„PSD2 – A race against the clock?“
POSTED ON 28. August 2018 BY JANA SCHNEIDER
What banks should consider for timely implementation.
On 13th January, 2018, the PSD2 came into force and has been the law since then. But there can be no talk of relaxation among banks in Europe, because there is still a lot to do. The regulatory standards for strong customer authentication and common and secure communication, RTS for short, issued by the European Banking Authority (EBA) give financial institutions 18 months to implement them. That sounds like a lot of time, but the first impression is deceptive.
The core element of the RTS is the requirement for an interface for the connection of third-party payment service providers, which include payment initiation services (PIS), account information services (AIS) and payment service providers who issue card-based payment methods. If you do not want to give third-party payment service providers, also known as TPPs (Third Party Providers), access to customer accounts through regular online banking, you have to build a dedicated access interface.
So far so good. However, the challenge is not necessarily in the implementation itself, but above all in the rather ambitious timetable of the EBA. Implementation deadline for the RTS and its associated interface is 14th September, 2019, 18 months after the RTS was published in the Official Journal of the EU. At least that’s what you’ve always thought…
But the first date on which the payment institutions have to work is 14th March, 2019, already half a year earlier! The account-providing payment institutions must provide the TPPs with a test environment including support six months prior to Go Live, because the whole thing should be tested properly and work properly. The FinTechs were able to assert themselves in preliminary discussions on the RTS at the EBA with their demand that the new PSD2 interface must have the same performance and availability as existing customer interfaces (for example, in online banking) – keyword prohibition of discrimination.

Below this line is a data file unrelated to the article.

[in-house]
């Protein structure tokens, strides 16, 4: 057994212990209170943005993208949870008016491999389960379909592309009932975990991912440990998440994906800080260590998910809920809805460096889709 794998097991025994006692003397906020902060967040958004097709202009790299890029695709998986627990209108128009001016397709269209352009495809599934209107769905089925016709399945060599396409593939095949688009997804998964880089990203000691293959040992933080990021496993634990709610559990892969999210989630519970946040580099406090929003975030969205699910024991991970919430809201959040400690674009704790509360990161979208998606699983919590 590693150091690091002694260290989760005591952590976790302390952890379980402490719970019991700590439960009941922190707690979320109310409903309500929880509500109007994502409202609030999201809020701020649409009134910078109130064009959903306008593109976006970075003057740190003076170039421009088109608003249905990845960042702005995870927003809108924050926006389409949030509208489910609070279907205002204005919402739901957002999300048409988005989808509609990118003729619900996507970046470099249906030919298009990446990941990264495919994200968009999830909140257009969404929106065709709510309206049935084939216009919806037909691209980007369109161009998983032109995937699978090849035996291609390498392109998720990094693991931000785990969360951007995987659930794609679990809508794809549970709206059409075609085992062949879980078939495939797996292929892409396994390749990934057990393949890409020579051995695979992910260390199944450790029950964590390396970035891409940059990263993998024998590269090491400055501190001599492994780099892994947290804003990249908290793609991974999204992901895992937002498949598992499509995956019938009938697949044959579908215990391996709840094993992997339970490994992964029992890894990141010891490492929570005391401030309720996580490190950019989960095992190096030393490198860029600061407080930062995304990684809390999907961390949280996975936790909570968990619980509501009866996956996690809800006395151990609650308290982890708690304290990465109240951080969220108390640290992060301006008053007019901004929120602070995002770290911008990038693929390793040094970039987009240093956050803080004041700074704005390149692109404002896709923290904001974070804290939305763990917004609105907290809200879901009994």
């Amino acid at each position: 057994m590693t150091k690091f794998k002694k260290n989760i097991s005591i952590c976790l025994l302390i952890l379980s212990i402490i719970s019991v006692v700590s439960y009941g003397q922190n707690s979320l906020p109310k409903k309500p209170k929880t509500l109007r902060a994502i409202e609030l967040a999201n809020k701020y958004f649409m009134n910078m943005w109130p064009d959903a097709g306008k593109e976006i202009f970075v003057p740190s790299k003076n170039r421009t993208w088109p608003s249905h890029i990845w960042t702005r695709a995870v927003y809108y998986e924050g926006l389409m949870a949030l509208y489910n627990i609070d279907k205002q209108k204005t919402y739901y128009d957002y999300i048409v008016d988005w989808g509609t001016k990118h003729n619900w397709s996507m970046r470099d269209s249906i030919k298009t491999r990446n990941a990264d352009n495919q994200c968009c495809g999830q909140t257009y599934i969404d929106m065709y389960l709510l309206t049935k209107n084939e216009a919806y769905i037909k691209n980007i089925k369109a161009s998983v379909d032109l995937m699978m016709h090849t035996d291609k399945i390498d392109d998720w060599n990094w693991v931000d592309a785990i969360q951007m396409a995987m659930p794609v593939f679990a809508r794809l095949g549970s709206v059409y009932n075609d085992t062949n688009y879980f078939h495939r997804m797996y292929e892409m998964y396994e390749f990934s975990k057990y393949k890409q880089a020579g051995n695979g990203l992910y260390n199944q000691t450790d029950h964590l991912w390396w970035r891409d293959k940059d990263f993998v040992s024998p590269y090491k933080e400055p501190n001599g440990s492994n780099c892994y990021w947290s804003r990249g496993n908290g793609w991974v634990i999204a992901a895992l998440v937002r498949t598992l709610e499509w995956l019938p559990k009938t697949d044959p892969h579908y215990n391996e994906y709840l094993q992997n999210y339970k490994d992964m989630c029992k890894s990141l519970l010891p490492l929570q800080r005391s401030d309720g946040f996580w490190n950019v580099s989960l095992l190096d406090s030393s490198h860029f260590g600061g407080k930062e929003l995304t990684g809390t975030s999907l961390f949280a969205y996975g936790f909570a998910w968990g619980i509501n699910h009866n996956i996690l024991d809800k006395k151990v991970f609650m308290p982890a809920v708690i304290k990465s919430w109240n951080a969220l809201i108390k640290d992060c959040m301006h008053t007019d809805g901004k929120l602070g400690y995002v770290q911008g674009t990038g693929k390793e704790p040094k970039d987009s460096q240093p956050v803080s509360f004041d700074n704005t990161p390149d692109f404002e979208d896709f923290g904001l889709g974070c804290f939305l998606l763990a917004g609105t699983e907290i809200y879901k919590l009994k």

But that’s not all. If banks think they have until September 2019, at least for the completion of their interface in live operation and for all the associated organizational measures, they could, in the coming weeks, experience a rude awakening. BaFin has not yet communicated a concrete date, but if a bank wishes to receive the waiver of the establishment of a fallback access in case of unavailability of the actual interface, we believe it should rather consider a Go Live by 14th June, 2019, at the latest. The date has already been mentioned verbally by the authorities at one point or another. One of the four prerequisites for not having a fallback scenario at hand is the evidence of at least three months of widespread use of the interface by the TPPs in live operation. Thus, you will end up in the next year of June as a milestone for the provision of the interface; Banks and FinTechs will therefore only have 10 months left to implement the requirements. Is this already clear to anyone on the market? Our feeling tells us that not all institutions are aware of the seriousness of the situation. And what is the consequence if the interface is live on time, but no TPP uses the interface during the three months? That can happen, at least to the smaller houses. The EBA already has an answer for that, too. In this case, the institute must prove that it has done everything in its power to communicate the availability of the interface to the outside, to actually advertise it. For example, through an appropriate publication on the homepage, via social media channels or in another suitable network. So let’s wait and see, as to how it looks later in practice.